Huawei And Security: The Bigger Picture

However, such security concerns have been more muted when it comes to other China-backed companies whose products also could potentially be configured with similar back doors.

Security issues stem not from a particular country or company but are increasingly pervasive, said John Woodall, vice president of engineering at Integrated Archive Systems, a Palo Alto, Calif.-based solution provider.

There is the traditional nation-state trying to collect data and intelligence on another nation-state, and corporate espionage, and the ubiquitous IT security risks, Woodall said.

"There's a lot of communications going on around the world," he said. "The world is increasingly connected. There are a lot of opportunities for back doors. So is it fair to point out a specific company? Not unless there's specific information."

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Huawei's problems with the U.S. government started in early 2008 when the U.S. government's Committee on Foreign Investment in the United States (CFIUS) blocked a proposed merger between Huawei and 3Com on national security grounds.

Since then, the U.S. government has blocked bids by Huawei to supply components to build cellular phone towers across the U.S. and to acquire server virtualization company 3Leaf Systems.

Then late last year, the U.S. House of Representatives' Permanent Select Committee on Intelligence issued a report labeling Huawei a "national security risk," alleging the company could serve as a back door for spying on U.S. communications and data flowing across carrier and other networks based on its technology.

The U.K. and Australian governments also have objected to local telecom agreements with Huawei.

Other Chinese companies have had similar scrutiny, although not at the level of Huawei.

ZTE, another huge China-based telecom vendor, was criticized in the same 2012 Select Committee on Intelligence report that brought Huawei into the spotlight.

Meanwhile, a late July report in the Australian Financial Review said that certain agencies in the governments of the U.S., U.K., Australia, New Zealand and Canada have banned Lenovo PCs from use by their staff because of "allegedly documented 'back-door' hardware and 'firmware' vulnerabilities in Lenovo chips."

Lenovo, which is partly owned by the Chinese government, in 2005 acquired IBM's PC business and is now a top supplier of PCs to governments around the world.

However, the Australian Government Department of Defense,later issued a statement in which it wrote, "This reporting is factually incorrect. There is no Department of Defense ban on the Lenovo Company or their computer products; either for classified or unclassified systems."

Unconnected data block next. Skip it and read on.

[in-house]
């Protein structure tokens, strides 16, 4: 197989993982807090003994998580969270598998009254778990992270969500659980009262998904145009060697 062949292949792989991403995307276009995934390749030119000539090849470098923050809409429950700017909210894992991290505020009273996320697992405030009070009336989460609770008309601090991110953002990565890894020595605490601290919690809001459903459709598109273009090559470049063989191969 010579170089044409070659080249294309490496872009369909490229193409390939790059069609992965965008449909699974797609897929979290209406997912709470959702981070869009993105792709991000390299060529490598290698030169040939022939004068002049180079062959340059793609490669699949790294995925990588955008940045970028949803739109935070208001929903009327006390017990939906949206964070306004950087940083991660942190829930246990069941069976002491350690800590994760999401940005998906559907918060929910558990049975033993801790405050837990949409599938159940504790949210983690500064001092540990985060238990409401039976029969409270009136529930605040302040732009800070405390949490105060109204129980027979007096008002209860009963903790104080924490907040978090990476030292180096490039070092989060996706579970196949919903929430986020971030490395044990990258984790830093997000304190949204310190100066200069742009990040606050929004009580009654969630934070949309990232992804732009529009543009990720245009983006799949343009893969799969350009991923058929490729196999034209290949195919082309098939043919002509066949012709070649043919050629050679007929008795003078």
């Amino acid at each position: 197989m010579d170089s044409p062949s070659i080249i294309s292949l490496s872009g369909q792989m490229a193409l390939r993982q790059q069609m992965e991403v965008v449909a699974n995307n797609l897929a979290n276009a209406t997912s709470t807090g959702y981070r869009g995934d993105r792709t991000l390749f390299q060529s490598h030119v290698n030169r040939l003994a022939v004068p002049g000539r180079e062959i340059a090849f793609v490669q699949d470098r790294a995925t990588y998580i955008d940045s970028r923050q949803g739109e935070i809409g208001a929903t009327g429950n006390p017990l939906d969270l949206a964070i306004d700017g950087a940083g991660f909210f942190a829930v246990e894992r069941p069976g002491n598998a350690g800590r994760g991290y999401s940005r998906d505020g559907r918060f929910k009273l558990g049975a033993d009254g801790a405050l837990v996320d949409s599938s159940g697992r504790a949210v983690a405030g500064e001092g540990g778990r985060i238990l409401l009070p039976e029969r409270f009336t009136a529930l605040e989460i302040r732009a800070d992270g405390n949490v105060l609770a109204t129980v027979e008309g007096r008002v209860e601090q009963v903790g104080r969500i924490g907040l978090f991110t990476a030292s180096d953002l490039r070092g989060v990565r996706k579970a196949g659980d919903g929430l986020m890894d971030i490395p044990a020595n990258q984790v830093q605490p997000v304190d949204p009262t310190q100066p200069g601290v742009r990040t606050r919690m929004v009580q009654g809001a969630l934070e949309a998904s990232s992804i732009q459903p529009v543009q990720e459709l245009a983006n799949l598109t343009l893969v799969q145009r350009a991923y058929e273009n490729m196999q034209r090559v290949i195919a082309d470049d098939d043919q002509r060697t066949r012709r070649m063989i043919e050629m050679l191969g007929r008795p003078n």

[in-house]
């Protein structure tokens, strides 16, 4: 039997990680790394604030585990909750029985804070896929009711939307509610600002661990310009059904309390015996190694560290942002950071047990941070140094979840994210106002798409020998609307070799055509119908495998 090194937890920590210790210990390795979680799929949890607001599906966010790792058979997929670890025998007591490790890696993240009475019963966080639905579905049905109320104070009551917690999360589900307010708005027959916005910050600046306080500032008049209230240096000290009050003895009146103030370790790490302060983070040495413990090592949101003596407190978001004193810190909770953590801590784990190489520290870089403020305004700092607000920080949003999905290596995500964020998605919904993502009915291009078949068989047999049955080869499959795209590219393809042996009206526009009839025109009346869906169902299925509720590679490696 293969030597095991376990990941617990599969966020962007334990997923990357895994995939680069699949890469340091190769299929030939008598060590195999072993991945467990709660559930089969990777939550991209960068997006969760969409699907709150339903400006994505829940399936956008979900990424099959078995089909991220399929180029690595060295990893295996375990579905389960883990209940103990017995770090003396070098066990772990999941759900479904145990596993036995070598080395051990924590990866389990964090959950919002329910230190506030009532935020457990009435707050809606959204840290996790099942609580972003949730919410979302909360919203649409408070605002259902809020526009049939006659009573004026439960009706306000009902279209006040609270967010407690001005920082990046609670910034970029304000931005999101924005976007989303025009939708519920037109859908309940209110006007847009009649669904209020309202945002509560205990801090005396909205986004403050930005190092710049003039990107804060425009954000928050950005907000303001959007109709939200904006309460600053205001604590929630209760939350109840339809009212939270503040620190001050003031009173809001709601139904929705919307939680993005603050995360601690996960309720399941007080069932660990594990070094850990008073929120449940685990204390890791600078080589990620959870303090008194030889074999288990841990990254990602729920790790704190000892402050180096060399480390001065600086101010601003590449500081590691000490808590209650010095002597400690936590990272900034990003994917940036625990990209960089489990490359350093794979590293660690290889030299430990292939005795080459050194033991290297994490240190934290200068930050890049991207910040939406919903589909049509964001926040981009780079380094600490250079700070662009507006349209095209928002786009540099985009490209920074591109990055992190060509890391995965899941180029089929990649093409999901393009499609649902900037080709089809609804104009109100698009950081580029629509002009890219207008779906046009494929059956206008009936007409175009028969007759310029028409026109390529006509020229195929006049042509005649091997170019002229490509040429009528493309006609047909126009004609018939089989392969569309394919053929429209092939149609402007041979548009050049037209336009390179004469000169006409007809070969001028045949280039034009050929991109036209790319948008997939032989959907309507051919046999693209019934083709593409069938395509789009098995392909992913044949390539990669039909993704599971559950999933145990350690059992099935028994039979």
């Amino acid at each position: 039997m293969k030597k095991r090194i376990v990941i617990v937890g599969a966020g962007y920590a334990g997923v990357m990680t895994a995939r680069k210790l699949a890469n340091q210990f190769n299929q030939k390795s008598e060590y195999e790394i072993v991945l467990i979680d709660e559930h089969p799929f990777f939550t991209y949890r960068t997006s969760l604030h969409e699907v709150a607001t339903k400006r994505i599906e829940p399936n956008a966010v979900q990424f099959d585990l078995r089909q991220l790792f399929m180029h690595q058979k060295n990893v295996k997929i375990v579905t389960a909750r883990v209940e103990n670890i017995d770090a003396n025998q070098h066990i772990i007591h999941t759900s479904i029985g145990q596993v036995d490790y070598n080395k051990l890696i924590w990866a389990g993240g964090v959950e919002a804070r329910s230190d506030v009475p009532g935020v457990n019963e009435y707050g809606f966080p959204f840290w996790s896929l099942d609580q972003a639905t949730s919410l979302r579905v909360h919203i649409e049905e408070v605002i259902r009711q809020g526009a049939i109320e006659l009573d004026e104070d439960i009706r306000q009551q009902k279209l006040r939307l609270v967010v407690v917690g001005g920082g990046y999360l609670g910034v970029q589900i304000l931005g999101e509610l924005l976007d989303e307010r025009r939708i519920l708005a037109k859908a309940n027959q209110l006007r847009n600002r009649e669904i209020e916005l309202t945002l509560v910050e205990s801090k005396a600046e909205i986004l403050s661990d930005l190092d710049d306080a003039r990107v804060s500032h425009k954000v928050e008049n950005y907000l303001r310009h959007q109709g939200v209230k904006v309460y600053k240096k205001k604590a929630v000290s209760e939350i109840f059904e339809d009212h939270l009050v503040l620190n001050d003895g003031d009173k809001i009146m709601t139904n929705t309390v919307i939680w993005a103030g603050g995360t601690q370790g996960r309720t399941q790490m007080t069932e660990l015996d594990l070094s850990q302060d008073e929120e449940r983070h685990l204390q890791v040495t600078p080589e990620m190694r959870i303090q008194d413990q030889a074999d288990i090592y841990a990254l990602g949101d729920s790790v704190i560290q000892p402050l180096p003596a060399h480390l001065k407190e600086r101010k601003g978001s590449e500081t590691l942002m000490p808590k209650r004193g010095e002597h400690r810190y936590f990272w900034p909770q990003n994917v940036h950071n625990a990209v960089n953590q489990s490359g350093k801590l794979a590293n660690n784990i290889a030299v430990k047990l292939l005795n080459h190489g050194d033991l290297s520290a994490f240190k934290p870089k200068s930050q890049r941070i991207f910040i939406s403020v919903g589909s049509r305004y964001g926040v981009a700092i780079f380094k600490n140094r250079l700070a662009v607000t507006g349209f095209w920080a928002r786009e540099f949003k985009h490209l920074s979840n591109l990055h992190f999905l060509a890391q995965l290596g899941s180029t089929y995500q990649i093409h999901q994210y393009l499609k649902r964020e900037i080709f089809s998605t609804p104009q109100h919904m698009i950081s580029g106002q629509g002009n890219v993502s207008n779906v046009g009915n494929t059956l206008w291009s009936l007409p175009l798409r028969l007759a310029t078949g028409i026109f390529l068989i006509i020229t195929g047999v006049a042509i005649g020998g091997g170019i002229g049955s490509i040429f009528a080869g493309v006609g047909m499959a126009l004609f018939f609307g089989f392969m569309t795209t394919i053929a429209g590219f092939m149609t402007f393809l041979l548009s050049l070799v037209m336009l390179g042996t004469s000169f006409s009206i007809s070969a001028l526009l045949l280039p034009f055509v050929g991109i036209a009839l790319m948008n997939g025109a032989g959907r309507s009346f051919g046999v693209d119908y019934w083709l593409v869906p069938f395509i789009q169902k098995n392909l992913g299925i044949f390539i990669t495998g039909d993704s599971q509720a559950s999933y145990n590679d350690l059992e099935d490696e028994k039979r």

Meanwhile, many telecom and networking vendors source components and have parts manufactured in China due to the relatively low cost of manufacturing in that country. China also is by far the biggest supplier of PCs, tablets and smartphones to customers around the world. Any of these products carry the potential for being hacked, although no such hacking has been reported.

Stewart Baker, a partner at Washington, D.C.-based law firm Steptoe & Johnson and the former assistant secretary for policy at the U.S. Department of Homeland Security, told CRN via email that China is a serious threat to U.S. telecom networks.

However, Baker said, the U.S. government has yet to prove allegations of spying. Furthermore, he wrote, while there have been plenty of security flaws found in Huawei gear, "It's not easy to determine whether such flaws are deliberate or negligent."

Baker also wrote that there is a simple reason why the focus in the U.S. has been on the telecom carrier business of Chinese companies, and not on their mobile device business.

"The mobile device market is quite different from the telecom infrastructure market, both from a regulatory and a security point of view, which probably accounts for the difference in treatment so far," he wrote.

The IT supply chain also carries a major risk for cyberattacks, with only around 20 percent of chips used in products sold in the U.S. are made in the country, according to a report by Washington, D.C.-based Federal News Radio. The sheer numbers of components, U.S.-made or foreign-made, provide opportunities for both intentional and accidental introductions of security back doors.

The world is increasingly connected, Woodall said. "Anyone who thinks they can be immune from prying eyes will be disappointed," he said.